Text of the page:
More good news: Buffalo has next year’s Mathew Barzal waiting in the wings, in my opinion. Casey Mittelstadt has a similarly fast, dazzling and creative set of scoring skills. We just finished our Future Watch edition of THN and, without giving away too much, Mittelstadt finished in the cream of the crop of our scouting panel’s individual prospect rankings. I spoke to Mittelstadt, his Minnesota Gophers coach Don Lucia and Botterill for a feature on Mittelstadt in the magazine. Botterill really thinks Mittelstadt can help solidify a ‘Pittsburgh’ roster blueprint.
“I came from an organization in Pittsburgh that was very successful because of strength down the middle,” Botterill said over the phone a couple weeks ago. “It’s not just one or two. You have to have three or four. And that’s what really excites us. We’re excited about Casey’s versatility too, because we’ve seen him at center and on the wing playing different roles. It’s the same thing with his skill set. He has great hockey sense, great vision and can set up teammates, but he also demonstrated at the world juniors that ability to score in key situations. And that’s probably the biggest similarity I see between Jack and Casey. They’re both excellent playmakers, but both have the ability to score. And that dual threat makes them unique assets for our organization.”
It’s not unfathomable at all to picture the Sabres adding Dahlin and Mittelstadt to next year’s lineup. It’s not yet clear if he’ll leave the NCAA Gophers and turn pro – I pressed him as hard as I could for the answer, and he obviously wouldn’t bite – but it would be a shock if he doesn’t. He’s ready. He lit up the world juniors, winning tournament MVP. And while it still feels like the Sabres are a long way off from glory given how much Murray set them back – look at what the New Jersey Devils did this year and the Leafs the year before. Some team emerges earlier than expected from Rebuild Hell every season.
Bill8675309 (@bill86753901) asks…
Thomas Vanek: why so well travelled? Good fit for Columbus? Why trade value so low? Any “issues”?
Most of these questions tie together. Vanek has never been known for his win-at-all-costs intensity, to put it politely. His playoff struggles are well documented. Since he’s never been a coach’s pet and his speed is in decline, he’s never going to be a long-term investment again at this stage of his career. He’s 34 and in his “mercenary years.” Anything longer than a one-year deal would be foolish, and the perception around the league is that Vanek is the type of player you want to keep hungry anyway. He plays better when he’s constantly chasing his next contract.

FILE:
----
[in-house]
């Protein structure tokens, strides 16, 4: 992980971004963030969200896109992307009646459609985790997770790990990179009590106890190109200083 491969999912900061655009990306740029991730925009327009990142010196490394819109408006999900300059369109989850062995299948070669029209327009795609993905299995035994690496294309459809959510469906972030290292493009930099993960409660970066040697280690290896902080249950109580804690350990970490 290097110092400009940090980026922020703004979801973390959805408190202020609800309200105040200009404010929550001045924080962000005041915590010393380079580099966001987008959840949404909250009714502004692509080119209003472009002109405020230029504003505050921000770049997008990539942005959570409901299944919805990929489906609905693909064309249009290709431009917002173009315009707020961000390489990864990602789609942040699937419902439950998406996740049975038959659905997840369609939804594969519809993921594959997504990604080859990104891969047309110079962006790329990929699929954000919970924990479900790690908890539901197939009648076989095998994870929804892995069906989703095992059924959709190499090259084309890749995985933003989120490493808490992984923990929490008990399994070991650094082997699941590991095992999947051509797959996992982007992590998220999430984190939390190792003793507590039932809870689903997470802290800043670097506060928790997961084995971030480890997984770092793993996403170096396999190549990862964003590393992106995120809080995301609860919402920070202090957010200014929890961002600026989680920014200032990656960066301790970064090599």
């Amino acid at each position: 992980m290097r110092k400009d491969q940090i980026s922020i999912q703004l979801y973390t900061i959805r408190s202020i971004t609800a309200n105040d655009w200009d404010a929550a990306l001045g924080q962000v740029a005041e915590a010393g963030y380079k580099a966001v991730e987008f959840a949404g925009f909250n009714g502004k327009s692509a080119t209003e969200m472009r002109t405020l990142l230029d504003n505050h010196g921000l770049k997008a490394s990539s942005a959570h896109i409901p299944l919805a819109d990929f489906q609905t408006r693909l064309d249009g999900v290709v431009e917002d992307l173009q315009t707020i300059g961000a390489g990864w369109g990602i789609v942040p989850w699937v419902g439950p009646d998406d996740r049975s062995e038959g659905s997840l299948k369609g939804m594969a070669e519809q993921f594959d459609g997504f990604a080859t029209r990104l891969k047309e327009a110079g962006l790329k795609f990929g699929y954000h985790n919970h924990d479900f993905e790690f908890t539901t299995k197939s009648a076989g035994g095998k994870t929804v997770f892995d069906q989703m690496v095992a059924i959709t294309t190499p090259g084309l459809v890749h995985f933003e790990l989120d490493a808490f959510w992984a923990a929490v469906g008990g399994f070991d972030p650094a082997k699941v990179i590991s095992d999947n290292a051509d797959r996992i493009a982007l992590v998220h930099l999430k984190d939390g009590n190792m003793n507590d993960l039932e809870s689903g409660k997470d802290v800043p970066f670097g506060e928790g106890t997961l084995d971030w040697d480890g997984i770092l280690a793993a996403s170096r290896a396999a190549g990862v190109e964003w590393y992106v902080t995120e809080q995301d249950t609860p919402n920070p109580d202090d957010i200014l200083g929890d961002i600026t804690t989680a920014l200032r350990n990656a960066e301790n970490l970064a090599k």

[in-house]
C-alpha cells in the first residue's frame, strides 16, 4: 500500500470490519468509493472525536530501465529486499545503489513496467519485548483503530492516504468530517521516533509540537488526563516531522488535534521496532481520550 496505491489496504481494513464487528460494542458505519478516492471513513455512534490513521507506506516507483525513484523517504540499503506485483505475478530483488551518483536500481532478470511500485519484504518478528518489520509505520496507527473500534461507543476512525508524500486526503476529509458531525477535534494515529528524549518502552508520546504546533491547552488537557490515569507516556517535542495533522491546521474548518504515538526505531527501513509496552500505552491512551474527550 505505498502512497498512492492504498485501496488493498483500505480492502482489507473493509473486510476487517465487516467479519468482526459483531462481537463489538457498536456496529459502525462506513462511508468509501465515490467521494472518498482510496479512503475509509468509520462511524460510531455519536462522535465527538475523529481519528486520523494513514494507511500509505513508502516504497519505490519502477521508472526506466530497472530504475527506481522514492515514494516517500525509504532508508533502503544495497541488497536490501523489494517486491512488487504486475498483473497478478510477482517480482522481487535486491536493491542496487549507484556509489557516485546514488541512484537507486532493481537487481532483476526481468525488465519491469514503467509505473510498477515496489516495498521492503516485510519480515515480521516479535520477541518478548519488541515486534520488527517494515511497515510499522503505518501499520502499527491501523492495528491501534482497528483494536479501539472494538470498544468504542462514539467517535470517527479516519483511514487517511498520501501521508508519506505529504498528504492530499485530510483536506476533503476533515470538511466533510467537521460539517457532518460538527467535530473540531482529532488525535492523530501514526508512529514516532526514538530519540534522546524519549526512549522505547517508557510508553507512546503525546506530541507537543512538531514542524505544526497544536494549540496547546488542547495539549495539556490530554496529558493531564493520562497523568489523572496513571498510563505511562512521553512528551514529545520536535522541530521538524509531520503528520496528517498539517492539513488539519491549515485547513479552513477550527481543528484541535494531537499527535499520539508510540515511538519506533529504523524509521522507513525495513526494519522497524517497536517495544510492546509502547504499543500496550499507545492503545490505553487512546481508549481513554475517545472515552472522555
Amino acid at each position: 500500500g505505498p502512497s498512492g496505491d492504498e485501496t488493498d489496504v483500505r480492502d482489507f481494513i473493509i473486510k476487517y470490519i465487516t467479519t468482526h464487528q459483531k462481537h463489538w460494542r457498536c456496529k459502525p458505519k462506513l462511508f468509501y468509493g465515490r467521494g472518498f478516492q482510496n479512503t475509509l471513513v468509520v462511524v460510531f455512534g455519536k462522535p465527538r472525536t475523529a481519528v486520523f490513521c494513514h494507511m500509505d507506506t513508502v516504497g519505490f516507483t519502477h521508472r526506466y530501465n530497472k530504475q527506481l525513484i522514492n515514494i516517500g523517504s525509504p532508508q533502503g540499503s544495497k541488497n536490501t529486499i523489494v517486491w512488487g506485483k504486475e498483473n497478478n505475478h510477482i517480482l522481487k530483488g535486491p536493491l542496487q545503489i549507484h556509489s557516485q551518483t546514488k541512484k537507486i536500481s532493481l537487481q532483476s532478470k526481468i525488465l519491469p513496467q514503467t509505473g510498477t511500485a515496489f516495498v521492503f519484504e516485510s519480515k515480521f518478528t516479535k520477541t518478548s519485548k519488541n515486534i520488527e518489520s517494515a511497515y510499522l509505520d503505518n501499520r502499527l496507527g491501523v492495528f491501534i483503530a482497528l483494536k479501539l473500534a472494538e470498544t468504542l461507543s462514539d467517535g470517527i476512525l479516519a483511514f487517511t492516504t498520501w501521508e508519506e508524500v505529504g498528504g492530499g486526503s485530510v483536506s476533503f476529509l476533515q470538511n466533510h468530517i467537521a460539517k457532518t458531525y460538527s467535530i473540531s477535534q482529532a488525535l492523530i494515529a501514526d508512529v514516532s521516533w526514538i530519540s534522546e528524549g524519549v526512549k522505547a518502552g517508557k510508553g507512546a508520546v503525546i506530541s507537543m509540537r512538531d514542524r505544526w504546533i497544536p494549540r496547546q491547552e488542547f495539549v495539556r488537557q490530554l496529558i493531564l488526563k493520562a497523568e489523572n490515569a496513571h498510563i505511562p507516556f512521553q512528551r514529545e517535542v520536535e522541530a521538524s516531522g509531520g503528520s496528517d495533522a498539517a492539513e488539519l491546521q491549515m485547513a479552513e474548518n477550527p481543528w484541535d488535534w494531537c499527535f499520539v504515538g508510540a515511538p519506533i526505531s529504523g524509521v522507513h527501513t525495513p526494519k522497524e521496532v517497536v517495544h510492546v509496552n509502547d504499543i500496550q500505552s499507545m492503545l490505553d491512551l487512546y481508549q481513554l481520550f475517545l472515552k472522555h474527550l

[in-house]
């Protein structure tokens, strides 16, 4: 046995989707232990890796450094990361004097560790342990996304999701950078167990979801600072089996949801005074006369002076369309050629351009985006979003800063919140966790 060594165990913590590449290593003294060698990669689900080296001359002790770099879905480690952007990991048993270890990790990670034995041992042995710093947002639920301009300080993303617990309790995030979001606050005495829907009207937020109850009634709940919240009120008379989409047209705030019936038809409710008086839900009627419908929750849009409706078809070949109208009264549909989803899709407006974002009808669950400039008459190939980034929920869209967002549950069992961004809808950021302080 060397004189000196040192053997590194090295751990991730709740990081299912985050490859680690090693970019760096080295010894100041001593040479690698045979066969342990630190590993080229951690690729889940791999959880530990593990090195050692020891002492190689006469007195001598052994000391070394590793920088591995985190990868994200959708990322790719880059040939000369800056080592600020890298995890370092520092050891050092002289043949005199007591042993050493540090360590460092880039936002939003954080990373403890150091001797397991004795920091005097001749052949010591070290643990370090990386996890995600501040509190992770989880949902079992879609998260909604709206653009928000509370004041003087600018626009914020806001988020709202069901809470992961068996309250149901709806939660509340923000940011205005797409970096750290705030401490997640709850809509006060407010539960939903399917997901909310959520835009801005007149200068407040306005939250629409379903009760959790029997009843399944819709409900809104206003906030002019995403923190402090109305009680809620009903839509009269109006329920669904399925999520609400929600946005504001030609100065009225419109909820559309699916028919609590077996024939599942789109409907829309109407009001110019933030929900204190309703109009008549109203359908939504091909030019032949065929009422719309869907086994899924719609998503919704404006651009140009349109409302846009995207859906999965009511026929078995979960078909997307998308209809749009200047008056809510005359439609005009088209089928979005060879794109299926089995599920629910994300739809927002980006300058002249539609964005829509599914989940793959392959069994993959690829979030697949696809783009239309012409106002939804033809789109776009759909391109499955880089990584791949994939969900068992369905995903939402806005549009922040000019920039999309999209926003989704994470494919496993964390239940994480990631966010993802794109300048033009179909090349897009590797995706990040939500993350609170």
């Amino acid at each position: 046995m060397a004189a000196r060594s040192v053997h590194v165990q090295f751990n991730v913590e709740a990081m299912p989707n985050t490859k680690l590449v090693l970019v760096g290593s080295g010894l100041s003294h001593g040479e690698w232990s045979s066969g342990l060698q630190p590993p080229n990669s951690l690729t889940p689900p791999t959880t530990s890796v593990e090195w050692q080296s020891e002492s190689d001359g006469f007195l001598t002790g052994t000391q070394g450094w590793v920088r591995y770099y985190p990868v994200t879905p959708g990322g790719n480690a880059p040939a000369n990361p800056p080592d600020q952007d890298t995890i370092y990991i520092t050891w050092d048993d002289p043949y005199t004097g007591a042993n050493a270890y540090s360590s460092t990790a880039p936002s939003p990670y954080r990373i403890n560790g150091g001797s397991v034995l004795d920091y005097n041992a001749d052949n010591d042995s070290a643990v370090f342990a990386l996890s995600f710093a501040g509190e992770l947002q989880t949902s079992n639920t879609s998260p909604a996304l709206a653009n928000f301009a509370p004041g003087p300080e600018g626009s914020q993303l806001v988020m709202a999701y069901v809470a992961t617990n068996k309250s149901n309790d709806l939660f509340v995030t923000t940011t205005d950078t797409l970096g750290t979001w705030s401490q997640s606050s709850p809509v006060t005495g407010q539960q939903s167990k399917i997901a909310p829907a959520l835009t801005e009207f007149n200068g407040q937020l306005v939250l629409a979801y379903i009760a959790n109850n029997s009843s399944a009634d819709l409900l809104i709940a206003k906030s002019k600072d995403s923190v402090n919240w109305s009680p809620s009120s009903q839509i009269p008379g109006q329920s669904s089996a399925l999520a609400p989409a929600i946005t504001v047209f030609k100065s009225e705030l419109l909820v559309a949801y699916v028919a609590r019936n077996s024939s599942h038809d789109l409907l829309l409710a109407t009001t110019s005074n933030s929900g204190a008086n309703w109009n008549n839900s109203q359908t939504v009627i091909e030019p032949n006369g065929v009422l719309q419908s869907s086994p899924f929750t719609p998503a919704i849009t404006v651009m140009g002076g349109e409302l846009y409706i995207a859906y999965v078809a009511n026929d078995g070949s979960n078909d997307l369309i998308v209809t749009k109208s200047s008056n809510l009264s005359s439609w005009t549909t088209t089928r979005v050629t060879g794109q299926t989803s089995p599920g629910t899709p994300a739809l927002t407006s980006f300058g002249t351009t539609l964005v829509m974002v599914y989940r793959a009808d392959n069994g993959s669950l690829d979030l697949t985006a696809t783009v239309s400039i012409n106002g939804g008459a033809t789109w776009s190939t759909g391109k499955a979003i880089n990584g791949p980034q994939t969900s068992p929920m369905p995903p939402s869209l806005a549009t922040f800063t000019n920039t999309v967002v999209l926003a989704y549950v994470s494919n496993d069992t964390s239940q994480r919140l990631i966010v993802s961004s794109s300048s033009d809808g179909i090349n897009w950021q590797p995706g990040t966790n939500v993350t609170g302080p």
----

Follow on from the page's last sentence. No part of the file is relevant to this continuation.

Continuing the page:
As for the fit in Columbus, I assume you’ve seen some of John Tortorella’s quotes, fending off immediate questions about how the two will jive together. And it’s true – Vanek and Torts seem like a comically horrible fit personality wise – but it shouldn’t be a huge problem given Vanek has been brought in as a specialist. He still has soft hands and a good scoring touch, so he remains a useful power play contributor. On the day of the acquisition, Columbus had the NHL’s 30th-ranked power play, so to me it was very clear what Vanek’s assignment is with his new team. Vanek also is a good mentor for young scorers. I spoke to him in January when I was working on a Brock Boeser story, and it was remarkable just how well Vanek understood everything about Boeser’s game. He was teaching Boeser to know when to shoot and when to understand that his teammates had the better looks at the net. So maybe Vanek can have a similar effect on current linemate Alexander Wennberg or especially a budding goal scorer like Oliver Bjorkstrand.